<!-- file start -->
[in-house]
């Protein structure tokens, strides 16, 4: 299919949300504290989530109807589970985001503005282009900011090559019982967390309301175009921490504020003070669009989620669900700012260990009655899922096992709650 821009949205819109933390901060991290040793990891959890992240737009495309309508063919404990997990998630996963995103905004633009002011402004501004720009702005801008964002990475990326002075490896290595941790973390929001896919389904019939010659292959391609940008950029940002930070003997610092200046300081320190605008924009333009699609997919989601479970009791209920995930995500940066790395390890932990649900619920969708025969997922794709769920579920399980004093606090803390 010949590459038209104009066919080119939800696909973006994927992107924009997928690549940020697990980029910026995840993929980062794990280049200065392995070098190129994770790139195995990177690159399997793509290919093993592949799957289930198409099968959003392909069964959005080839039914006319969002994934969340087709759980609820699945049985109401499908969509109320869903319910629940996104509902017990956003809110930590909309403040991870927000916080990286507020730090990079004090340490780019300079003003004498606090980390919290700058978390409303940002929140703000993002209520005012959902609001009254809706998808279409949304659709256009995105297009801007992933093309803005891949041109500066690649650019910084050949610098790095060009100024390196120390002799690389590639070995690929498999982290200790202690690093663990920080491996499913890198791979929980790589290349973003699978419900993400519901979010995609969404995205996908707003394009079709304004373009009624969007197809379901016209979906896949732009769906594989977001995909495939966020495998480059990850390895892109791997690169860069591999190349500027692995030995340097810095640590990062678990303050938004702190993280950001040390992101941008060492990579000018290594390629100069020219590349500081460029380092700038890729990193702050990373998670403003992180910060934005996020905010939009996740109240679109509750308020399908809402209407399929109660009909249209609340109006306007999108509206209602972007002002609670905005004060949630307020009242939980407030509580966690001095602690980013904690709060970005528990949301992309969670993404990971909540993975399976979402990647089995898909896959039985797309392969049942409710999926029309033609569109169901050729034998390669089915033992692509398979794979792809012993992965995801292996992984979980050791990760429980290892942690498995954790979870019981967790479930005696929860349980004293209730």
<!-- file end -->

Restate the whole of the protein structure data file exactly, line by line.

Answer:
[in-house]
């Protein structure tokens, strides 16, 4: 299919949300504290989530109807589970985001503005282009900011090559019982967390309301175009921490504020003070669009989620669900700012260990009655899922096992709650 821009949205819109933390901060991290040793990891959890992240737009495309309508063919404990997990998630996963995103905004633009002011402004501004720009702005801008964002990475990326002075490896290595941790973390929001896919389904019939010659292959391609940008950029940002930070003997610092200046300081320190605008924009333009699609997919989601479970009791209920995930995500940066790395390890932990649900619920969708025969997922794709769920579920399980004093606090803390 010949590459038209104009066919080119939800696909973006994927992107924009997928690549940020697990980029910026995840993929980062794990280049200065392995070098190129994770790139195995990177690159399997793509290919093993592949799957289930198409099968959003392909069964959005080839039914006319969002994934969340087709759980609820699945049985109401499908969509109320869903319910629940996104509902017990956003809110930590909309403040991870927000916080990286507020730090990079004090340490780019300079003003004498606090980390919290700058978390409303940002929140703000993002209520005012959902609001009254809706998808279409949304659709256009995105297009801007992933093309803005891949041109500066690649650019910084050949610098790095060009100024390196120390002799690389590639070995690929498999982290200790202690690093663990920080491996499913890198791979929980790589290349973003699978419900993400519901979010995609969404995205996908707003394009079709304004373009009624969007197809379901016209979906896949732009769906594989977001995909495939966020495998480059990850390895892109791997690169860069591999190349500027692995030995340097810095640590990062678990303050938004702190993280950001040390992101941008060492990579000018290594390629100069020219590349500081460029380092700038890729990193702050990373998670403003992180910060934005996020905010939009996740109240679109509750308020399908809402209407399929109660009909249209609340109006306007999108509206209602972007002002609670905005004060949630307020009242939980407030509580966690001095602690980013904690709060970005528990949301992309969670993404990971909540993975399976979402990647089995898909896959039985797309392969049942409710999926029309033609569109169901050729034998390669089915033992692509398979794979792809012993992965995801292996992984979980050791990760429980290892942690498995954790979870019981967790479930005696929860349980004293209730």